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Sinlessness of the Mother of God


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#61 Fr Raphael Vereshack

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Posted 29 September 2011 - 08:29 PM

Dear Darlene,

You wrote:

It's not hard to believe at all. In fact, I do believe that the Theotokos was more consistent at being faithful to God than any other human being. As a "mere" human being, (how Fr.Thomas Hopko puts it) she is THE prime, THE quintessential, THE unique and best example of a Christian to all of us. There is none, no one, anybody, that compares with the blessed Theotokos. She outshines us all! However, to agree to all that is bolded above is not affirming that Mary was sinless, and never ever missed the mark her entire life.


in reply to:

Is it so hard to believe that perhaps, of all people, the Theotokos was better at this, more consistant, at an earlier stage (perhaps even from the start), than others? She who was dedicated to God at a very early age by very pious parents, who lived in the Temple, and who was closer to Christ than anyone could possibly be since she carried Him in her own body?


Can you not see that your reply is theoretical and based on what you believe the power of sin to be? Instead why not begin by acknowledging the power of Christ to overcome death and sin? From here then why not acknowledge that yes- sin in its personal manifestations can here indeed be so trampled down through Christ, that only outward temptations remain, not acted upon? Why not even get to the point where it is acknowledged that those who act in this manner still die in the physical sense- but in them the corrosive forces of death draw back to greater or lesser degrees?

If you can then allow your mind and heart to get to this place through an ascetic effort of self restraint of all previous mental and emotional habits- well blessed are you! For then you see the power of Christ and His true gift and something of its extent in the saints, in the Theotokos, and potentially in us.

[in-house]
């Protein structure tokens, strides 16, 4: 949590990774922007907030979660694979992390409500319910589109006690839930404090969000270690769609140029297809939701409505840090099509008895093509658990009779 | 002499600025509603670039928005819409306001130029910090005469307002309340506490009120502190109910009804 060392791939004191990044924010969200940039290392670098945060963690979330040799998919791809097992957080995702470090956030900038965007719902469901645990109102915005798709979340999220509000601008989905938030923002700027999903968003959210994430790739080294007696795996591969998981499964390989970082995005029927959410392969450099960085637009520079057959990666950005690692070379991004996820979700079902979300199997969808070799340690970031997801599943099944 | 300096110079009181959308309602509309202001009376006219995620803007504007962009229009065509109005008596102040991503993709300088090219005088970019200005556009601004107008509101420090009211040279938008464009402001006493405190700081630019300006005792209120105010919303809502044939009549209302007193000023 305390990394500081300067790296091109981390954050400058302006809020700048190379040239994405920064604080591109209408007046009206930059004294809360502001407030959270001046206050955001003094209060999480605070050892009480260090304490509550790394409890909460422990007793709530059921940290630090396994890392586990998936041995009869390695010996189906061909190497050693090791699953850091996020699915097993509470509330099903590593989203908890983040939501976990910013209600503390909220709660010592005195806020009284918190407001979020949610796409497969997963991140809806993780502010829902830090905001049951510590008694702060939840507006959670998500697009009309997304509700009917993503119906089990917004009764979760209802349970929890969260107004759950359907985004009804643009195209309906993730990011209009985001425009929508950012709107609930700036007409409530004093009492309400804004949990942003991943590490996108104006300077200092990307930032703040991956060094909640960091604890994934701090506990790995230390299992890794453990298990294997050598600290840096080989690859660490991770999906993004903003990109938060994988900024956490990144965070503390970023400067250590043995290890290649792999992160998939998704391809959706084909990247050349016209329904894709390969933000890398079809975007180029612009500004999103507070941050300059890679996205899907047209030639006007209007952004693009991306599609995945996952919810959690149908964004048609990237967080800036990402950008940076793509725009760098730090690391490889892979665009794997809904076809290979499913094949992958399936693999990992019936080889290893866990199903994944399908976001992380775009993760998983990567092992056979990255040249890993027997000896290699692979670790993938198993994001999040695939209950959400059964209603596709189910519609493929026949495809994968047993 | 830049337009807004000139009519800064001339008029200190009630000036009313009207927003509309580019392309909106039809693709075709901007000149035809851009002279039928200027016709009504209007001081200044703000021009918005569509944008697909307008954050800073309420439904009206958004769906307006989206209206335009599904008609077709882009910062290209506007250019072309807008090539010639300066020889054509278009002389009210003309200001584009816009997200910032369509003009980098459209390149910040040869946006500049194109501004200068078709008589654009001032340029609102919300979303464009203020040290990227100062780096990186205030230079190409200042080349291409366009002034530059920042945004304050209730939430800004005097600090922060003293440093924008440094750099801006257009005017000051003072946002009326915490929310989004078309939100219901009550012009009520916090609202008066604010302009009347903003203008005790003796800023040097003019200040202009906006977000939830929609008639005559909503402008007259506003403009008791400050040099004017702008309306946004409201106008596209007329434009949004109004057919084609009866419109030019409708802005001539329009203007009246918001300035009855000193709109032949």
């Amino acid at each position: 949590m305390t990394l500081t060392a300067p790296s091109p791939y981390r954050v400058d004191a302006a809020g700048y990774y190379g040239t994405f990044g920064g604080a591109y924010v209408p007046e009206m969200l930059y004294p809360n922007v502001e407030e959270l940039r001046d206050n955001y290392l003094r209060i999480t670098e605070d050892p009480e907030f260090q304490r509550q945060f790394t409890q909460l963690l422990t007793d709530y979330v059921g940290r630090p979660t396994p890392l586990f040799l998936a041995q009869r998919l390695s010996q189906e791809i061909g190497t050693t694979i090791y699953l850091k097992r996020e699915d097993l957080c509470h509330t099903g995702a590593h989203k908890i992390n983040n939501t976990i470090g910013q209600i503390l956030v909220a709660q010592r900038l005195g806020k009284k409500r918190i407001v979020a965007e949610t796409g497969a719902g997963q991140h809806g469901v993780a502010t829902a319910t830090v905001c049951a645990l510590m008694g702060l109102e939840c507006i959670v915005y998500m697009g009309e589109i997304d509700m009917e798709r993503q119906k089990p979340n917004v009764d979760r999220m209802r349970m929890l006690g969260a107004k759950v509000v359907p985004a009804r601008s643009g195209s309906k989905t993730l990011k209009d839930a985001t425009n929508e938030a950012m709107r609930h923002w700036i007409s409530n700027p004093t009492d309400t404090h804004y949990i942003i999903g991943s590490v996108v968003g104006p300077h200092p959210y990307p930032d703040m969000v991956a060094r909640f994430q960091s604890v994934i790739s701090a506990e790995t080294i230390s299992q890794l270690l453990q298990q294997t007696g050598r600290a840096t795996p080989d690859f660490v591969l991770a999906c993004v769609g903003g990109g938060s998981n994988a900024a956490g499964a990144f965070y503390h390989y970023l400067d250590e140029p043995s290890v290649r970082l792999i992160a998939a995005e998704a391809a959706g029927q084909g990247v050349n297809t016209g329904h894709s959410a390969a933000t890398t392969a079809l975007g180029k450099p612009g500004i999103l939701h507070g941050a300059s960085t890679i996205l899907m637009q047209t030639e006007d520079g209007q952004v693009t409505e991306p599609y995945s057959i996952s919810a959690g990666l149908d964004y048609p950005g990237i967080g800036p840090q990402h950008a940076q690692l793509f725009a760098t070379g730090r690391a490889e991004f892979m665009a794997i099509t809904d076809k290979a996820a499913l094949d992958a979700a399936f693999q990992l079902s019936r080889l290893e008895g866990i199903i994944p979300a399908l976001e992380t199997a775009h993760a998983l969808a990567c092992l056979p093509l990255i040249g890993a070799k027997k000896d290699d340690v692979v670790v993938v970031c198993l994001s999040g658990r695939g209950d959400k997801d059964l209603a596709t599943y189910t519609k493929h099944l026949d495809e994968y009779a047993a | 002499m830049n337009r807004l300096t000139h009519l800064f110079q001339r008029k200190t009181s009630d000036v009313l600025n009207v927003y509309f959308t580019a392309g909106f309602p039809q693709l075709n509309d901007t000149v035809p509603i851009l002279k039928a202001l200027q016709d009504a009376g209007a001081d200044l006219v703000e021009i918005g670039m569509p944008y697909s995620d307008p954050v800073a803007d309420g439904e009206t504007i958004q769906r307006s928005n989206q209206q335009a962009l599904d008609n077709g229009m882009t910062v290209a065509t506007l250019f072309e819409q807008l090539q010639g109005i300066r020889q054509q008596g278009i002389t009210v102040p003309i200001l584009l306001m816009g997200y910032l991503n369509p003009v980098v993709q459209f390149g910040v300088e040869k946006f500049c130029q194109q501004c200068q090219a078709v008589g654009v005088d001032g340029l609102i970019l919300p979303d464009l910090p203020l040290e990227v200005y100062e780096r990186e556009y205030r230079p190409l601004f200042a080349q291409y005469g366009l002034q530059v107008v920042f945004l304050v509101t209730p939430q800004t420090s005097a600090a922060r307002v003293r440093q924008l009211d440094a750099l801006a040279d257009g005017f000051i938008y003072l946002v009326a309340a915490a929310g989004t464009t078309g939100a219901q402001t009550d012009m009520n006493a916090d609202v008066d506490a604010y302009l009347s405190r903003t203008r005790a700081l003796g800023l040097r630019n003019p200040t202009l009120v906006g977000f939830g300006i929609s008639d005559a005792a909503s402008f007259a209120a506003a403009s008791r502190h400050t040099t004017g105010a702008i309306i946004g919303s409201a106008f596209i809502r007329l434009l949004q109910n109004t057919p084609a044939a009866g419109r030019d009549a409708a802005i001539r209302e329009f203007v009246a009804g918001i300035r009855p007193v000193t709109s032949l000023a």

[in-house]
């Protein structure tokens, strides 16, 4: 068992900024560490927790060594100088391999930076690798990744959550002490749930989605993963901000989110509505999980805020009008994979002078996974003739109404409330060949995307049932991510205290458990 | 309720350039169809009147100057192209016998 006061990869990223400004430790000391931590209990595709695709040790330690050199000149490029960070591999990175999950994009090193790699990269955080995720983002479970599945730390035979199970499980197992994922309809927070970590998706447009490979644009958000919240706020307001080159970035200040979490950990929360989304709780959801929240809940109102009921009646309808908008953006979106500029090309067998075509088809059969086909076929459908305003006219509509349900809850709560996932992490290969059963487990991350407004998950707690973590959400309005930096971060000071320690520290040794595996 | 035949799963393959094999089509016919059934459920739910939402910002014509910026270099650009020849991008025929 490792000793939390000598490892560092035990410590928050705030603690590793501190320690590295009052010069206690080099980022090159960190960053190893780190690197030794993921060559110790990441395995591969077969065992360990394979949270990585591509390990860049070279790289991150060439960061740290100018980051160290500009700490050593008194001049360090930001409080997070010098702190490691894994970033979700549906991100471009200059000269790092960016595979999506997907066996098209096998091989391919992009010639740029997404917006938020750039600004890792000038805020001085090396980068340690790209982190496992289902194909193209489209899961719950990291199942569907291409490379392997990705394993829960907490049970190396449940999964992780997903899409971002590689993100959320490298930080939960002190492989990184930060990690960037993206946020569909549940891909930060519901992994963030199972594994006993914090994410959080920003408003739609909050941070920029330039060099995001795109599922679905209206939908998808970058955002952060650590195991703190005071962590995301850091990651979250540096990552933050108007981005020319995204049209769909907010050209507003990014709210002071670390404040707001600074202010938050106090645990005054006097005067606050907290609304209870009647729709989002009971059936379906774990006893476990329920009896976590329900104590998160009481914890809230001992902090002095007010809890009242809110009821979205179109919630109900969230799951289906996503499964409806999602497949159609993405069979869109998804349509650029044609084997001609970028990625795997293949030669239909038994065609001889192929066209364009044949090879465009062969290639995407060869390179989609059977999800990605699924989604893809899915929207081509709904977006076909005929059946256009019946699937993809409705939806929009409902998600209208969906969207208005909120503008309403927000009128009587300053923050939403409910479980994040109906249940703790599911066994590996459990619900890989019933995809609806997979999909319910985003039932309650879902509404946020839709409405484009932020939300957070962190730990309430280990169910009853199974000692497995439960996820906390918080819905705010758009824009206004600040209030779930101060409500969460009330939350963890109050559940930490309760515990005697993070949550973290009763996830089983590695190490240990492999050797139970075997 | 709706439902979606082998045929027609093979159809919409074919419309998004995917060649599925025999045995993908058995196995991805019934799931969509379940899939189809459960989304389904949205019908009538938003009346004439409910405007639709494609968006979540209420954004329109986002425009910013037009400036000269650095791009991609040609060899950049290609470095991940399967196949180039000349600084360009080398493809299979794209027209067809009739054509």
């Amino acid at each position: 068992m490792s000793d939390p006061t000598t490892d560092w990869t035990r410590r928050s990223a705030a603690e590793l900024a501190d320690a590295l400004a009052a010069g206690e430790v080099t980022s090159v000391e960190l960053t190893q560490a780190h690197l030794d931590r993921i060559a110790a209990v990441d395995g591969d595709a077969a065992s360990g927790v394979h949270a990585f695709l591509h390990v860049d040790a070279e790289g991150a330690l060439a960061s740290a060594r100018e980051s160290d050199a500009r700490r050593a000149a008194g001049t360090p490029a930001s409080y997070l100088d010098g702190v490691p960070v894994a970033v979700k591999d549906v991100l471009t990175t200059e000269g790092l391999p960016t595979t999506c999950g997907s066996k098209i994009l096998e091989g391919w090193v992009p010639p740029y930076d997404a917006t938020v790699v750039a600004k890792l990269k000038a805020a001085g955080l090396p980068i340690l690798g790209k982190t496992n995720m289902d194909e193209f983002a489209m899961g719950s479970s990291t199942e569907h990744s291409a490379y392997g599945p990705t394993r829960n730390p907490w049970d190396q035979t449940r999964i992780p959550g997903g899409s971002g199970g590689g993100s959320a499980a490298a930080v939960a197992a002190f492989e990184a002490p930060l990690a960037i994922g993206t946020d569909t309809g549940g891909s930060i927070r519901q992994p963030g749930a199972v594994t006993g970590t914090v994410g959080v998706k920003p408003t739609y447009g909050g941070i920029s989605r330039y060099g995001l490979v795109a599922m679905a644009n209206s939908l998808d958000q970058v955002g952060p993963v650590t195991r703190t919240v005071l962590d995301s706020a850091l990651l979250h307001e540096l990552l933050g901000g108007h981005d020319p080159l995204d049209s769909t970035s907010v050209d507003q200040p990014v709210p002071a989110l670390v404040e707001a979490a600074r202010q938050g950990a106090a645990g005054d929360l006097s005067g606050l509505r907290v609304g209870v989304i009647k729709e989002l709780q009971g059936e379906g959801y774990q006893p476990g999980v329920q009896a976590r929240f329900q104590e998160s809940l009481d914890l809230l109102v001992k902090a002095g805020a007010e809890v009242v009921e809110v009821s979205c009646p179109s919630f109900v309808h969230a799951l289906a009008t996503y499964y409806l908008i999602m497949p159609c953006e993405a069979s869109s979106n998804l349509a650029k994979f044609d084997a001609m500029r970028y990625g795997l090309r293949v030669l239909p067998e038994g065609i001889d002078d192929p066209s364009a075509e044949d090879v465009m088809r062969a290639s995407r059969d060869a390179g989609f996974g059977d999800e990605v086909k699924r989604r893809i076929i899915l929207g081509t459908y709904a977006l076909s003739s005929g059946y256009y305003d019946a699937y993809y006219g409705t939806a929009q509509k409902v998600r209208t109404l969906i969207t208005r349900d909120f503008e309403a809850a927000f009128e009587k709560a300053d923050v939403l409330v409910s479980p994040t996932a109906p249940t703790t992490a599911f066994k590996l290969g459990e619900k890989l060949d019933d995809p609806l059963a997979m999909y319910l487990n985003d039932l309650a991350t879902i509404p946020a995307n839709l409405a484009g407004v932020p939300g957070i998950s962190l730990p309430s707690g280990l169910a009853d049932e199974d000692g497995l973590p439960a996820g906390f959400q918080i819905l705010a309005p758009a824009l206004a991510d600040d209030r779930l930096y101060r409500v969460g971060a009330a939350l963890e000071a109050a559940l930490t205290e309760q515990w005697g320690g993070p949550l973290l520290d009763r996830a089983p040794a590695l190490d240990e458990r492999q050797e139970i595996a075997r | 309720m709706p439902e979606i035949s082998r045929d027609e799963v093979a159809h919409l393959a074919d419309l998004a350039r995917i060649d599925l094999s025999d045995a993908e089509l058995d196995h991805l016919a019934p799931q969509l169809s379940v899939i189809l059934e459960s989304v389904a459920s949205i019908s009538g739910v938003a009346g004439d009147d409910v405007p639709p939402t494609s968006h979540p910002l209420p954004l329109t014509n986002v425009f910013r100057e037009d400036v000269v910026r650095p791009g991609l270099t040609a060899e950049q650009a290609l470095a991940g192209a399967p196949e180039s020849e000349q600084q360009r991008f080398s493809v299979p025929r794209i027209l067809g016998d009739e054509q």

To deny this though although it sounds like a defense Christ's prerogative actually ends up in denial of His gift to us and power; plus its manifestations in the Church which are there for us to see.

Therefore it is highly unlikely that anyone Orthodox will ever dare to openly backtrack of such a position of sinlessness of the Theotokos. The actual position has been outlined many, many times to reveal that no one is claiming equality with Christ (which is a heresy anyway). But this doesn't mean that on the other hand we fall into something just as grievous- to deny that Christ may sanctify us to an extent beyond expectation and that beginning right now.

But to hop on board as others are saying in various ways- you have to set aside to previous habits of mind and thought and emotion. Again as others are explaining so well, this is baggage and must be set aside for you to experience what others are trying to explain.

There's no cheating allowed when it comes to Christ. To know what His promise is of us being able to fly means, you first have to experience itself. And to do that we have to lay aside the heavy baggage that keeps us chained to the earth. Take a chance and fly!

In Christ-
Fr Raphael

Edited by Fr Raphael Vereshack, 29 September 2011 - 09:25 PM.


#62 Aidan Kimel

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Posted 30 September 2011 - 05:06 PM

May I also recommend the homilies of St Gregory Palamas on the Theotokos: Mary the Mother of God. After reading these homilies, then ask yourself this question: Could St Gregory ever have entertained the proposition that the Blessed Virgin Mary was a sinner, in the way that most other adults, even the most saintly, are sinners? I really do not think he could have. The difficult question is, why?

Orthodox devotion to the Theotokos and St John the Forerunner invite us, I think, to temporarily bracket our theories of universal human sinfulness. Orthodox Christianity know all about the totalitarian pervasiveness of human sinfulness, and it certainly knows what the Bible teaches about sin, and yet it dares to speak the personal holiness of these two individuals in ways that appear to suggest that neither were personally guilty of sin. It has refused to allow theory to annul the truths about the Theotokos and Forerunner that it knows in its deepest heart.

I am as perplexed by all of this as the next person. There is mystery here. It is a mystery that is expressed in the Deisis and the close connection between the Synaxis of the Theotokos and the Synaxis of John the Forerunner. My knowledge of these matters is so exceptionally limited that I hesitate to say very much. But I just want to caution against allowing theory to exclude truths and realities that do not neatly fit into our categories.

#63 Archimandrite Irenei

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Posted 30 September 2011 - 06:06 PM